But truly the best chef to bring the world of pure imagination to life is Denver’s own culinary wiz kid. And pure imagination he surely brought… along with a giant vat of liquid nitrogen.
If Ian were a superhero, liquid nitrogen would be his super power… or his ultimate weapon for evil (gosh I hope he’s on our side).
In any case, Ian took the part of Willy Wonka for our opening reception, delighting us with liquid nitro gold-dusted popcorn that paired well with the liquid nitro slushy prepared by Coohills’ Brian Smith and Jonathan Greschler (are you sensing a theme here?).
Watching Jonathan Greschler force carbonate bottles of alcohol while Brian Smith dumped liquid nitro into their Cachaça, tea, and watermelon mixture was pretty amazing and seemed to beg the “don’t try this at home, kids” subtitle. But Brian insisted that liquid nitro is totally manageable for a home bar (he has no idea how clumsy I am).
The slushy came with a set of “gummies for grownups” which really make your college jello shots look pathetic. We’re talking Mezcal and Bitter Orange Extract-Soaked Cinnamon Bears, Sal de Gusano Coating – Anchor Hophead Vodka-Soaked Peach Gummies. Mmmm!
Back behind Ian’s Wonka laboratory, chefs were injecting kumamoto oysters with green jolly rancher syrup (made from melted jollys, water, sugar, and a touch of gelatin if you’re an “inject it yourself” kind of person).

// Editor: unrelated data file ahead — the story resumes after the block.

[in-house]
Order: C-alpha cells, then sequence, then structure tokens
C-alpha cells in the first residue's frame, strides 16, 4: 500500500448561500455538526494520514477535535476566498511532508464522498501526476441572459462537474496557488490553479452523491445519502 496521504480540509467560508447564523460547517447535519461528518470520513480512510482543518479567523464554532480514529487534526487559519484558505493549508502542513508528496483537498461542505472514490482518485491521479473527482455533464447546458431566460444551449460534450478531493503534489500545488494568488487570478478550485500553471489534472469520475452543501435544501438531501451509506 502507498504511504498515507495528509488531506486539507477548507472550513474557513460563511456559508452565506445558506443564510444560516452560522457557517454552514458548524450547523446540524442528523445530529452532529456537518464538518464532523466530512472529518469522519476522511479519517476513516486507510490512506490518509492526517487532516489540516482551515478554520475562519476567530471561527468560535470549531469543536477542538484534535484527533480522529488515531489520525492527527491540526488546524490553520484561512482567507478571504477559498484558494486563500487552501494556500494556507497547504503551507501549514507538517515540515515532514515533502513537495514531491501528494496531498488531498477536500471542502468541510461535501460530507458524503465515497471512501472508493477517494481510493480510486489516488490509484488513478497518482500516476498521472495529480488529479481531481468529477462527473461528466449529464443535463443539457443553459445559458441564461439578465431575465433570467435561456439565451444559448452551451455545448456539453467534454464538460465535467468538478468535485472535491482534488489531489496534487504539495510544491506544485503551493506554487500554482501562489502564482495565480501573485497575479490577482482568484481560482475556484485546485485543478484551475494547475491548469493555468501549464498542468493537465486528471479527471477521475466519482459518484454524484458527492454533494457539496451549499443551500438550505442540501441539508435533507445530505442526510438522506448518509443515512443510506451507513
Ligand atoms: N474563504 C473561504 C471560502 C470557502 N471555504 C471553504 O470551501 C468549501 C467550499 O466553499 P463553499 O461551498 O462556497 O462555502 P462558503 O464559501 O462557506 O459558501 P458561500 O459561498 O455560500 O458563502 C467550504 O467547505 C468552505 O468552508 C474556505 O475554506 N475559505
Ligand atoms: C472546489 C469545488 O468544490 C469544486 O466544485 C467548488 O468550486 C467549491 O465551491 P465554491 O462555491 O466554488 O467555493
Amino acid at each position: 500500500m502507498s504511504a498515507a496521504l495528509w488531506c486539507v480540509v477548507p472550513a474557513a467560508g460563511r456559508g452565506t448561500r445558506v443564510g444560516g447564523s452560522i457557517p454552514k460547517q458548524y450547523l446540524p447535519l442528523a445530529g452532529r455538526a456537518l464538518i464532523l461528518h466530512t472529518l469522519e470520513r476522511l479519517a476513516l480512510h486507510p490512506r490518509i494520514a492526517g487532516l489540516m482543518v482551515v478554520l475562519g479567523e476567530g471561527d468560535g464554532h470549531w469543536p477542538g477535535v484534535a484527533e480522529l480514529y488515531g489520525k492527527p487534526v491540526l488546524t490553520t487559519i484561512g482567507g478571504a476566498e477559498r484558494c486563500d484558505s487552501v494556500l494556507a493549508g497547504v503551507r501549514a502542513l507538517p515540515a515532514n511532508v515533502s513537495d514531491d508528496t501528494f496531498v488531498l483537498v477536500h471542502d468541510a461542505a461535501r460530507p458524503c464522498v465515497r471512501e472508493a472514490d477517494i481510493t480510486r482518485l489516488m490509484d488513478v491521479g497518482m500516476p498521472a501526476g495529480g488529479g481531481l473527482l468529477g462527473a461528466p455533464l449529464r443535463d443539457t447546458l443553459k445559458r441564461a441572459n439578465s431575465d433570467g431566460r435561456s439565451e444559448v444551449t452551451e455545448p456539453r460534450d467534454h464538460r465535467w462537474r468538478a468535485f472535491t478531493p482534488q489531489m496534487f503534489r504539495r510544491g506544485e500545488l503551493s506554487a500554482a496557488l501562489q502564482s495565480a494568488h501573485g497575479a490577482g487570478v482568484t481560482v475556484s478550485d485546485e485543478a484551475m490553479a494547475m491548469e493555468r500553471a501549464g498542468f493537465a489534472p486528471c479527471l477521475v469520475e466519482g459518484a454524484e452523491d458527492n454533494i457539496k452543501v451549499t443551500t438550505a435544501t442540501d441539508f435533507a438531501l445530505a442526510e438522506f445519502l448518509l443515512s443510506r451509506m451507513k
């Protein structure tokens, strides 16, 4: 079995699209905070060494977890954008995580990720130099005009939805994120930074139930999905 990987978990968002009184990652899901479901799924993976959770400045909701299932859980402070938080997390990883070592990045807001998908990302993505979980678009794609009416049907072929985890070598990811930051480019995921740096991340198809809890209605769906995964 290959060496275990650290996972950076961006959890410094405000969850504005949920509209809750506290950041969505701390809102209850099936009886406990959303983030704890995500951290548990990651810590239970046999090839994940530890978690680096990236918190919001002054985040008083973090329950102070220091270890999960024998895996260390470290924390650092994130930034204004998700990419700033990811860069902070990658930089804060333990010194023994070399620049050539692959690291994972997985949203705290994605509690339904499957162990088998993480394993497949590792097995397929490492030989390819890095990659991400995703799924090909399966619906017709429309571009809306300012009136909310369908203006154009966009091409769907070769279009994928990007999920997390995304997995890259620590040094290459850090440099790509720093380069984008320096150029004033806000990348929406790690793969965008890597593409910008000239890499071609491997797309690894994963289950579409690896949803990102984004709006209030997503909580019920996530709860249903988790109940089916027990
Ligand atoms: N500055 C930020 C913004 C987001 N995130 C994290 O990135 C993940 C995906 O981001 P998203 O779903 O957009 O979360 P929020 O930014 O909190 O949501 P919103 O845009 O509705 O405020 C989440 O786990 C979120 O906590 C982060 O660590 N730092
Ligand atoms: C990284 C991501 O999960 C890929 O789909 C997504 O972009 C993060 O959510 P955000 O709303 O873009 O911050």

Also candied out were shrimp poached in caramel, served on bruschetta with candy garlic, thai basil, and smoked tomatoes. It was definitely caramel-y.
Are your teeth rotting yet? Let’s move on to seated dinner.
We shuffled into what I can only describe as “Kitchen Stadium” where rows of seating provided an ideal view of the chefs in their element. Thanks to our venue, Roth Distributing, for making my kitchen feel like total loserville compared to this gorgeous space.
Ian took to the mic to explain where the other 4 chefs fit into this Wonka factory. Ian gave each chef a character from the movie and tasked them with preparing a dish that would represent that character. They could draw from the name, character traits, whatever inspired them.
And the chefs got pretty inspired.
Mike Teavee by Sean Yontz – Oaxan Chocolate Mole with Candied Pepitas, Braised Beef Short-ribs, Calabacitas and Carmelized Tomatillo Salsa
I’m going to take a wild gander at Chef Sean’s inspiration for this one and say he went for beef short-ribs as a nod to Mike’s cowboy outfit in the original film, allowing the chocolate mole, candied pepitas, and carmelized tomatillo to bring in the “candy” element.